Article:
Recipe: Herb Roasted Vegetables

A single week's fruits and vegetables from com...

A single week’s fruits and vegetables from community-supported agriculture share: peppers, okra, tomatoes, beans, potatoes, garlic, eggplant, squash. (Photo credit: Wikipedia)

 

 

We have belonged to a CSA (Consumer Supported Agriculture) Farm for 13 or so years.2013-04-30 21.03.21

We originally joined Great Country Farms so our son could see what farm life is like.  Our son has long left home but we still love the farm, now more than ever.  They deliver each week during the growing season and we can go out there whenever to pick our own.  Sometimes, we go just to walk around in the country air.

By chance, I also found a winter CSA that I’ll join next fall and a buy-as-you-go farm that delivers each Thursday, if you want what they have on offer each week.

I originally found East Side Produce through a half-off deal on Groupon.  We got $40 worth of fruits and veggies for only $20 – including delivery.  You can’t beat that!

We’ve only had one of the East Side boxes so far, but the dog was very interested in the pineapple they brought us along with all kinds of wonderful things.  She even looks like she’s licking her lips!

With all these fruits and veggies coming into the house, we’ve started eating more healthfully.

This is one of our newer recipes when I have the time to heat up the oven.

 


veggiesHerb Roasted Vegetables

Oven roasting concentrates the flavors of the vegetables resulting in a flavorful side dish that’s still low in sodium.

6 cups assorted cut-up vegetables (1 1/2-inch chunks), such as red onion, potatoes, red bell pepper, yellow squash or zucchini (I also add green peppers when I have them)

2 tablespoons olive oil

1/2 teaspoon Thyme Leaves

2 tablespoons Mrs. Dash

PREPARATION

Preheat oven to 450°F.

Toss vegetables with oil in large bowl.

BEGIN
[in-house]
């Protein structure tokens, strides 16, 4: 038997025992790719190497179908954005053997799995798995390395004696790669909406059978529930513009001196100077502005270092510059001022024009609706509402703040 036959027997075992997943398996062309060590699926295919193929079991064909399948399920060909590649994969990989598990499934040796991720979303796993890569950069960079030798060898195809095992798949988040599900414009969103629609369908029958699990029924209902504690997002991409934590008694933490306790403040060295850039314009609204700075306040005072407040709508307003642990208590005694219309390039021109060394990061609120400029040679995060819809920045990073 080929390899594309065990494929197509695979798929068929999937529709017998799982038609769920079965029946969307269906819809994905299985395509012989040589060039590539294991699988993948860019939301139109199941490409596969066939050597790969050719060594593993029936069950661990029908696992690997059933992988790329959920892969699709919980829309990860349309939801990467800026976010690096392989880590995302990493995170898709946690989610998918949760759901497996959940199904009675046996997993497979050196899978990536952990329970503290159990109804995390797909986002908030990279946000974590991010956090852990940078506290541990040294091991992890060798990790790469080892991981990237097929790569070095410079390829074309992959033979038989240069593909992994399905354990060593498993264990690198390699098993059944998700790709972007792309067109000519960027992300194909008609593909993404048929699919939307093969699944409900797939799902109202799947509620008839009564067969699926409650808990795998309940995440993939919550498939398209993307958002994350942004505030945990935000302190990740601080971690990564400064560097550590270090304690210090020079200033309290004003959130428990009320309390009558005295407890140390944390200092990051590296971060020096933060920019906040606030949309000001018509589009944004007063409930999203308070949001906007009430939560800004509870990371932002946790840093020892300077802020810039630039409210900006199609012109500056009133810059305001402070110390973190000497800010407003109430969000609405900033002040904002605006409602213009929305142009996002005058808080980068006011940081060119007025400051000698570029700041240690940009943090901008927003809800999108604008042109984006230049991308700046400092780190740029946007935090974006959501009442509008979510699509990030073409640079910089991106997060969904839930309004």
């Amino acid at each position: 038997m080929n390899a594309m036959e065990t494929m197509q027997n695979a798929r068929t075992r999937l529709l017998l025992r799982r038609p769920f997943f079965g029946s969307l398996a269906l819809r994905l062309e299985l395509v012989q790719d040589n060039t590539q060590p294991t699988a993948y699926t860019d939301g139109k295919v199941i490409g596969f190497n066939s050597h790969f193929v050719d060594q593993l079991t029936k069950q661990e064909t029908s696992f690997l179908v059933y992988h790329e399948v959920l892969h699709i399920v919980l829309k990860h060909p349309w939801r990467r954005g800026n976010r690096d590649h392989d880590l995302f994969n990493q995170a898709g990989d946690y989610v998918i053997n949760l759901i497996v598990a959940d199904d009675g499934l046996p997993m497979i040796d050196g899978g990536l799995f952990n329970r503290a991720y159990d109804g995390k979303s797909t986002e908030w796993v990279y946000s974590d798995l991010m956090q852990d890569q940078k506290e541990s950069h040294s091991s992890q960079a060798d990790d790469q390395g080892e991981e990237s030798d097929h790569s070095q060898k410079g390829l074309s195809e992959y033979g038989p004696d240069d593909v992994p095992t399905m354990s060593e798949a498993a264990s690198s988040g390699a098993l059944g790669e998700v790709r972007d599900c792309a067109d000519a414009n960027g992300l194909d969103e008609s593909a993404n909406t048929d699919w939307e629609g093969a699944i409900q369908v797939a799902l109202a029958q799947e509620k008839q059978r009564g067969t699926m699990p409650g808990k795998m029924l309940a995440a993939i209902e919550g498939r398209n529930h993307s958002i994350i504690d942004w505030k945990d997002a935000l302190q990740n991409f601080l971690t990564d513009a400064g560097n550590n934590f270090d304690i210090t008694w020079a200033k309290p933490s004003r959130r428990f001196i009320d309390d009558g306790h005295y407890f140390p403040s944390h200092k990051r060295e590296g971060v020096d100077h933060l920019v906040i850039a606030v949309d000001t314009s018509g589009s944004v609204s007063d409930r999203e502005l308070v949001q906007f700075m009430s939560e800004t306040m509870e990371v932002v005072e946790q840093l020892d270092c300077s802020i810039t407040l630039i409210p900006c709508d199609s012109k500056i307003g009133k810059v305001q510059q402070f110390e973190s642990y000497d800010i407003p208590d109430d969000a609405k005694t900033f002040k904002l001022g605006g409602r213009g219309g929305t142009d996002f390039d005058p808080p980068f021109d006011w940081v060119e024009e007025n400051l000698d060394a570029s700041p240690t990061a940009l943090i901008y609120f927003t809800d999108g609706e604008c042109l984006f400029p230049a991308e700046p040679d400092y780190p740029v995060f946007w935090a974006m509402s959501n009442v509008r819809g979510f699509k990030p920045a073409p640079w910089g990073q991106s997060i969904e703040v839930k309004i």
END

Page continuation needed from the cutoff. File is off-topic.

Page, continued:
Sprinkle seasonings over vegetables; toss to coat.

Spread vegetables in single layer on foil-lined 15x10x1-inch baking pan.

Roast 30 minutes.

Low Sodium Crockpot Vegetable Broth

a slow cooker Oval Crock Pot

An Oval Crock Pot (Photo credit: Wikipedia)

I’ve been making this for years, even before the heart attack, mostly because I’m too cheap to buy pre-made vegetable broth.  I also do something similar with chicken.

I save all my vegetable scraps such as carrot peelings, celery ends, onion skins, garlic skins and ends, bell pepper scraps, ends from trimming cabbage, trimmings from tomatoes, broccoli stalks.

Belonging to a CSA farm, we get lots of veggies during the summer.

I put all the peelings in a Ziplock Freezer 1 gallon bag and save them in the freezer, and keep adding to the big bag until it’s full.

When I’ve gathered a  couple of full bags, I take them out and dump them in the crock pot and fill with water (about 6 quarts), cover and set on LOW for overnight.

Allow to cool completely and ladle into a colander in it with a big bowl under it.   Discard all the scraps in the colander.

Package up the broth into quart-sized Ziplock freezer bags, 2 cups per bag, canning jars or other freezable containers.

You can also freeze some of the broth in an ice cube tray. Pop out the cubes and put in a freezer bag, labeled and dated. Use these when a recipe calls for 1 to 2 Tbsp. of stock or broth.

To use this with chicken – I do all of the above and save chicken bones and parts in a separate freezer bag,  When it’s time for the crockpot, I add the chicken to the veggies and cook overnight.  Strain well!